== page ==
A piece on Facebook by Lennox Honychurch about the anniversary of what he called “70 Years of Votes for all” reminded me that like Dominica, this year is also our 70th anniversary of Adult Suffrage. Dominica’s first election under Adult Suffrage was on October 31, 1951, while ours was on October 15. According to Honychurch the total number of electors was 23, 288 who voted for 31 candidates contesting 8 seats. Of interest was that there were no political parties; all candidates ran as independents and 79.9 percent of ballots were cast. St. Vincent had 27, 409 registered voters, 69.7 of whom voted, with 1,298 rejected ballots. With the exception of North Leeward, three candidates each contested in the other seven constituencies for the Workers Association, the Workers Union and one independent. Voters in North Leeward had to decide between Samuel Slater of the Workers Union and Edmund Joachim of the Workers Association.
There were obviously some interesting developments in Dominica that led to a contest only by independents. Perhaps Lennox will provide relevant information. Dominica in 1940 became part of the Windward Islands constitutional establishment, being removed from the Leeward Islands. When Crown Colony Government ended in 1924, like St. Vincent, Dominica attained elected representative government. They had too, an active Representative Government Association. The formation of McIntosh’s Workingmen’s Association in St. Vincent signalled the end of the Representative Government Association as many of the members joined his political group. Dominica was not one of the colonies that participated in the major uprisings in the 1930s.
The announcement about the introduction of Adult Suffrage was made in 1949 but it was widely anticipated given the impact of the uprisings of the ‘30s, the advocacy for a federation and extension of the franchise by bodies like the Caribbean Labour Congress.
McIntosh’s Workingmens Association despite internal conflicts, was widely expected to command control of the new council, but a new group appeared on the scene that set the politics of the country ablaze. On May Day, May 5, 1951, the United Workers Peasants and Rate Payers Union was launched. Over 2,000 workers, wearing black crosses in tribute to those who had made sacrifices to give them the power they then claimed to have, marched from the King George V Playing Field at Arnos Vale to Victoria Park, accompanied by two musical bands with base drums playing the marching song, “Onward Christian Soldiers”. The President George Charles later addressed the crowd. He was described as a ‘bearded’ man who in three months was able to mobilise thousands of workers. As the Vincentian described it “In very dramatic style he took a bible and swore to be faithful to the Union promising never to let them down.”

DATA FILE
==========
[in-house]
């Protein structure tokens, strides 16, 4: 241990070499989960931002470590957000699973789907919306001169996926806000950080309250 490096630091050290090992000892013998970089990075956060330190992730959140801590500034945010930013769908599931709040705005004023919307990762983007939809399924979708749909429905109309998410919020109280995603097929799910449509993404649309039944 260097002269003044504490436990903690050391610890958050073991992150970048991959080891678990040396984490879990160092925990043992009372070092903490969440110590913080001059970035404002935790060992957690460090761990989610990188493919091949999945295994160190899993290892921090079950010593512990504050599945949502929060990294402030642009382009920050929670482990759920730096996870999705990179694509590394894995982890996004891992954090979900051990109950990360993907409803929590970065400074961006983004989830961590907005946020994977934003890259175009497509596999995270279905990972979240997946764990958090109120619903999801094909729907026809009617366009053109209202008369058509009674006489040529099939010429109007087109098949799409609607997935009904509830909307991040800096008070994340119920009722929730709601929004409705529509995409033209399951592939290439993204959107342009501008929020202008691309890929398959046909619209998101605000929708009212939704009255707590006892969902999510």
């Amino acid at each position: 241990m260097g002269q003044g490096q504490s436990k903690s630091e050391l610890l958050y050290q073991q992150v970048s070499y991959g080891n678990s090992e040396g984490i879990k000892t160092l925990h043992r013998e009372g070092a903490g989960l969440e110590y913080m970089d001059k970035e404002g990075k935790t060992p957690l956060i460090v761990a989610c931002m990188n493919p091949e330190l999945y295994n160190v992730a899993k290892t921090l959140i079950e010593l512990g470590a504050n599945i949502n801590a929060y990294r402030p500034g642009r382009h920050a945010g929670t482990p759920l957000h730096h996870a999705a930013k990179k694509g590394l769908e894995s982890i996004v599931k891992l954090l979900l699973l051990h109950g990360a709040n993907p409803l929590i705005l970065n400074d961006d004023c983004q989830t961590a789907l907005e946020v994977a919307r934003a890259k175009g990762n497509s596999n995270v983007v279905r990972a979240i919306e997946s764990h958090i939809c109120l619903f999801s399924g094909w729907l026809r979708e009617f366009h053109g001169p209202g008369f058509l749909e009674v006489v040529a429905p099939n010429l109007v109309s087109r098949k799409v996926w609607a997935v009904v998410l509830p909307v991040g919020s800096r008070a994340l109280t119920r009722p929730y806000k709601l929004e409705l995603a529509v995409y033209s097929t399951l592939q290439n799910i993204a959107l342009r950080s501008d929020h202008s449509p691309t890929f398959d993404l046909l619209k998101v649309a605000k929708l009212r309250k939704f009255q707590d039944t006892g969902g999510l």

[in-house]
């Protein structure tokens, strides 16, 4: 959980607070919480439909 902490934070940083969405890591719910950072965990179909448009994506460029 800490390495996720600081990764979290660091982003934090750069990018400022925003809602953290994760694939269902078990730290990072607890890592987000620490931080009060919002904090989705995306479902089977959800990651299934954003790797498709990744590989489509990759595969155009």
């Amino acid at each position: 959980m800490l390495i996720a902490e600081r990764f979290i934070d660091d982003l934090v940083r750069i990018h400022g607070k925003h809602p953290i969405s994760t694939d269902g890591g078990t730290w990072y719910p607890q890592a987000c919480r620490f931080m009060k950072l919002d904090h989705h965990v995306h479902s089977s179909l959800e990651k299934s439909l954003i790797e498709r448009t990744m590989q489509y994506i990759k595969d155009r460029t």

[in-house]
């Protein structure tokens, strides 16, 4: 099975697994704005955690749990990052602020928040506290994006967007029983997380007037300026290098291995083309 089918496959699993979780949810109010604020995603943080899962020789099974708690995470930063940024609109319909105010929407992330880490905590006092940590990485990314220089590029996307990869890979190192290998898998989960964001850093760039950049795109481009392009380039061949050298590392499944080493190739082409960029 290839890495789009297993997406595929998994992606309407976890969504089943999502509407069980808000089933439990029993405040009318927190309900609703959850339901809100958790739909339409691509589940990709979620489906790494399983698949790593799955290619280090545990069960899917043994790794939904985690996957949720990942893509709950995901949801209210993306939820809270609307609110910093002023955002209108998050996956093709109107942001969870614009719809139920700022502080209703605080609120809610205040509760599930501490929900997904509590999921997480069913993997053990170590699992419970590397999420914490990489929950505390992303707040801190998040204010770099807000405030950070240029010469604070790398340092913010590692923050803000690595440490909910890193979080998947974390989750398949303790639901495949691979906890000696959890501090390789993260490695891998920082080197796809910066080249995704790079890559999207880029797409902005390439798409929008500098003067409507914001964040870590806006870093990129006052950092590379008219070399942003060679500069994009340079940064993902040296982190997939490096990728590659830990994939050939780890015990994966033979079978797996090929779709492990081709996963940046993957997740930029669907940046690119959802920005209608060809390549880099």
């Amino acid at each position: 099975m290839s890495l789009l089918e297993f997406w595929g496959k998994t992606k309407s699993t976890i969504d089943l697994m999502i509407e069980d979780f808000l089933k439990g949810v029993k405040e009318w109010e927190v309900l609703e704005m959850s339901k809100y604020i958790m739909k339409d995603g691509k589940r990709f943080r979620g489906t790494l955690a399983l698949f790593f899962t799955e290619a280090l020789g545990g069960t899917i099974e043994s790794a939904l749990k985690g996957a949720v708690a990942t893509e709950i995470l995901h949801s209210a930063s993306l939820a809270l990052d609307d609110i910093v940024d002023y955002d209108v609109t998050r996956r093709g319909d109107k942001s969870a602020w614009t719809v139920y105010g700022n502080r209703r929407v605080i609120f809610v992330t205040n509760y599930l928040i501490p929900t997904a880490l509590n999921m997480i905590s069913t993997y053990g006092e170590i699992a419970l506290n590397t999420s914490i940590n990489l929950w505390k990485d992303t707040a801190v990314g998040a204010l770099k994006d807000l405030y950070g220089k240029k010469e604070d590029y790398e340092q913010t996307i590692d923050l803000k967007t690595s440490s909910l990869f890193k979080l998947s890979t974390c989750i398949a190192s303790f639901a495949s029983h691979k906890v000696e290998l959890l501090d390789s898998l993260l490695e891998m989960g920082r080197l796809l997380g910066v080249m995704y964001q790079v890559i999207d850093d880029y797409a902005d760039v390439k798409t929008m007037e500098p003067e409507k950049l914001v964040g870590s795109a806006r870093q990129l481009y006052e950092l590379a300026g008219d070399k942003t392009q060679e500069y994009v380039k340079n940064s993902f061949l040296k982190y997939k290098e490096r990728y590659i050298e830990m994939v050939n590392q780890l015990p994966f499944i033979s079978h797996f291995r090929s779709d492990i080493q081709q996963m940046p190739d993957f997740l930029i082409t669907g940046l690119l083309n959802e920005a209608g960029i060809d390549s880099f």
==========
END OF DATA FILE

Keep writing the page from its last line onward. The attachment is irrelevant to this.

Having taken a decision to contest the election they began to frequent the Market Square. Joshua made his first appearance at one of the meetings toward the end of May and was described as a visiting member of the Butler party of Trinidad. This was one of the keys to their success. Joshua and Charles had been associated with Uriah Buttler in Trinidad and learnt skills that they used to mobilise the workers. Charles rocked the crowd when he promised the gathering “a political fight in underpants.” Joshua in an hour long address, was reported to have given the crowd “ a sample of the good old rabble rousing oratory” and claimed that “political spring is here”.
Their message was getting a good response from the crowd at the Market Square. McIntosh was on the defence. He had spent some time in London representing the country at the Festival of Britain. On his return he was forced to defend his age. He argued, ‘One should be judged not by number of days, but by ability to serve, and with age comes experience.’ He was then only 65. The day came with a sense of anticipation; blind and sick people being taken to the polls! The headlines told it all. “Union Workers Create Political Landside-Captured Eight Seats!” A new day had dawned!
l Dr Adrian Fraser is a social commentator and historian